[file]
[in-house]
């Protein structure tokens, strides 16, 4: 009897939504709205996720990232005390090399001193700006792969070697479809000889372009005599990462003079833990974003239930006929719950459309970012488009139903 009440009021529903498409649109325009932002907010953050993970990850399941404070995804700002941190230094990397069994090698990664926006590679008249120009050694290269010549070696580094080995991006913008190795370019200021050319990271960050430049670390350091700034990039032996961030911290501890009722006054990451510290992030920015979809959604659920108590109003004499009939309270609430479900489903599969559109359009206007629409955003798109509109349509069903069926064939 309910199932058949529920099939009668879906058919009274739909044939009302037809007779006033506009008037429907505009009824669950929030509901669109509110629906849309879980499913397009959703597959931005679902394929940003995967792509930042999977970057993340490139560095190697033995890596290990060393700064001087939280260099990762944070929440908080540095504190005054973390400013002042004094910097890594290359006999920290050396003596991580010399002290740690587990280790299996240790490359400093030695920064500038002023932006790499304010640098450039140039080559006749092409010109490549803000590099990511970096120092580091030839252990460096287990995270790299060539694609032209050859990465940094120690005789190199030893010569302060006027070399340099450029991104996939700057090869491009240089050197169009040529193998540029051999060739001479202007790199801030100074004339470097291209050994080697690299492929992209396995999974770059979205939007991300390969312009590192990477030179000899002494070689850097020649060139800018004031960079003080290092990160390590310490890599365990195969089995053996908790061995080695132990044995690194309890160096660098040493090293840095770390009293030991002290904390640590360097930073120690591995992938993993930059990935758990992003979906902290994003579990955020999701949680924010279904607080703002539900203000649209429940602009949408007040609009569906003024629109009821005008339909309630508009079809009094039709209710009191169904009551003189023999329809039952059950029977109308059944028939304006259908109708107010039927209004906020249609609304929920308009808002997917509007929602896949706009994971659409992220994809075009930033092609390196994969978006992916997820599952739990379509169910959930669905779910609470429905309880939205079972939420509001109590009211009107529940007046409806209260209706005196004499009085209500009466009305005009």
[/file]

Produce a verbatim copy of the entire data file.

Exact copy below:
[in-house]
């Protein structure tokens, strides 16, 4: 009897939504709205996720990232005390090399001193700006792969070697479809000889372009005599990462003079833990974003239930006929719950459309970012488009139903 009440009021529903498409649109325009932002907010953050993970990850399941404070995804700002941190230094990397069994090698990664926006590679008249120009050694290269010549070696580094080995991006913008190795370019200021050319990271960050430049670390350091700034990039032996961030911290501890009722006054990451510290992030920015979809959604659920108590109003004499009939309270609430479900489903599969559109359009206007629409955003798109509109349509069903069926064939 309910199932058949529920099939009668879906058919009274739909044939009302037809007779006033506009008037429907505009009824669950929030509901669109509110629906849309879980499913397009959703597959931005679902394929940003995967792509930042999977970057993340490139560095190697033995890596290990060393700064001087939280260099990762944070929440908080540095504190005054973390400013002042004094910097890594290359006999920290050396003596991580010399002290740690587990280790299996240790490359400093030695920064500038002023932006790499304010640098450039140039080559006749092409010109490549803000590099990511970096120092580091030839252990460096287990995270790299060539694609032209050859990465940094120690005789190199030893010569302060006027070399340099450029991104996939700057090869491009240089050197169009040529193998540029051999060739001479202007790199801030100074004339470097291209050994080697690299492929992209396995999974770059979205939007991300390969312009590192990477030179000899002494070689850097020649060139800018004031960079003080290092990160390590310490890599365990195969089995053996908790061995080695132990044995690194309890160096660098040493090293840095770390009293030991002290904390640590360097930073120690591995992938993993930059990935758990992003979906902290994003579990955020999701949680924010279904607080703002539900203000649209429940602009949408007040609009569906003024629109009821005008339909309630508009079809009094039709209710009191169904009551003189023999329809039952059950029977109308059944028939304006259908109708107010039927209004906020249609609304929920308009808002997917509007929602896949706009994971659409992220994809075009930033092609390196994969978006992916997820599952739990379509169910959930669905779910609470429905309880939205079972939420509001109590009211009107529940007046409806209260209706005196004499009085209500009466009305005009």